We hear a lot about EV owners and their suffering from “range anxiety.” Will you be able to make it to yoga AND take the dog to the groomer? Well, as most wheelers know, range anxiety is nothing new. We've been wondering if we have enough fuel to make it back pretty much since the first one of us decided to go anywhere interesting.
What is new to me, however, is driving more than 300 miles on a major route (the frozen Liard Highway in northern Canada) without seeing anything except two wild bison walking calmy down the side of the road. No people, no stores, no buildings, no backup, and no fuel.
Now, we knew this. And we knew that at the 305-mile mark or so we could go 4 miles of route to the small native community of Fort Liard and get fuel of no specified octane from a cardlock. All that we knew. But we didn't know the range of the Jeep.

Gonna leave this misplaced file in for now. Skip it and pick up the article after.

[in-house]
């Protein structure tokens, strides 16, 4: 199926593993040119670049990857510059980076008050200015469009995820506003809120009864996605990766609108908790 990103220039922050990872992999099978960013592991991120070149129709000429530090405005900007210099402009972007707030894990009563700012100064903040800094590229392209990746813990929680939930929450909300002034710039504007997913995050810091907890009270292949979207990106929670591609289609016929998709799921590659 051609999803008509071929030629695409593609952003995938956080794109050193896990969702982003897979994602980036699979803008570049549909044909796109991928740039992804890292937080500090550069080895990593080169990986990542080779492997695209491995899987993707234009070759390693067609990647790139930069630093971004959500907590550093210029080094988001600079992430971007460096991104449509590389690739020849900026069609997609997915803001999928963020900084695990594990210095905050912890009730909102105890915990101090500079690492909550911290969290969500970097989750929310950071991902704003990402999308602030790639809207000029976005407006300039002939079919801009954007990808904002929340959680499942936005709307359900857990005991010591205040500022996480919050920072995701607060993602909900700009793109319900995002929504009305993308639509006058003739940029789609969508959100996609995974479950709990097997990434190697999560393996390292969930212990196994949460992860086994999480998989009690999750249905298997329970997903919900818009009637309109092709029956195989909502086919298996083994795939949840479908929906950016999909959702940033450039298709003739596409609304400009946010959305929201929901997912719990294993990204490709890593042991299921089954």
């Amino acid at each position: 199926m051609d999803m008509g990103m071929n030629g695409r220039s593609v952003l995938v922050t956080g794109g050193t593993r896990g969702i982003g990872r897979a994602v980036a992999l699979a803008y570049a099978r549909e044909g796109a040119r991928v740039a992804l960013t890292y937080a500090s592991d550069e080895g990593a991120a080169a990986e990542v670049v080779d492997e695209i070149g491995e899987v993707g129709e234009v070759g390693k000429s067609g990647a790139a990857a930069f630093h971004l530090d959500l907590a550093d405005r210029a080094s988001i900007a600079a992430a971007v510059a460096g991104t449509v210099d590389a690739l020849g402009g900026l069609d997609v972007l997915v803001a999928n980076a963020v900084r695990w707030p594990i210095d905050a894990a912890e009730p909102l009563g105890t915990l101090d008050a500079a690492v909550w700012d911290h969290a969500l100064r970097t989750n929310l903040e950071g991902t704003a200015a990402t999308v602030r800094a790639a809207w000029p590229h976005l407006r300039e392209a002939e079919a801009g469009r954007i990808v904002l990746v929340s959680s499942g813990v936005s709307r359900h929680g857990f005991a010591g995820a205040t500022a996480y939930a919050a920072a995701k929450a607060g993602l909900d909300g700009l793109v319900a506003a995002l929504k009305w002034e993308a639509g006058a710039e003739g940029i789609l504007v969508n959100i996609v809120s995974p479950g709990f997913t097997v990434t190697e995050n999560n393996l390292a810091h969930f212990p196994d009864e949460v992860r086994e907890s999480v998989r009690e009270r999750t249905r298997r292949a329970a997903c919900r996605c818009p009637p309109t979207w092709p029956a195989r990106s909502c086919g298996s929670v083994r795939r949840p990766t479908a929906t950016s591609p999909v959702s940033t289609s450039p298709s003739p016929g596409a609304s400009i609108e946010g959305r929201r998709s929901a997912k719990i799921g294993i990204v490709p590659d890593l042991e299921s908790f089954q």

We did calculations, we made posturings, we swore to drive gingerly. We watched the ECO light and the fuel mileage calculator like hawks. Whenever we felt a slight headwind, we silently cursed. Eventually we were coasting down hills in neutral.
We made it to Fort Liard and put 22.7 gallons in the tank. JK experts can opine on this, but I was under the impression it was a 22.5-gallon tank.
But what did we get for all this anxiety? What did we suffer? We found views of one of the most vast, rugged, and still wild landscapes on the planet. We drove out onto the surface of the Liard River with views of the legendary Nahanni Butte. We experienced a feeling of solace and vastness in an unpopulated place.
Try that in your plug-in EV.
PS: we're not total idiots. We did have 10 gallons of fuel in auxiliary cans. But it's so dirty and cold to use them. Maybe we should be going to yoga after all. Oh, the cardlock had a shop that sold chainsaw gear and battery warmers. Awesome.
Stay tuned to FourWheeler.com where you can continue to follow the hilarious and possibly foolhardy adventures our Jp ALCAN 5000 Jeep rally team!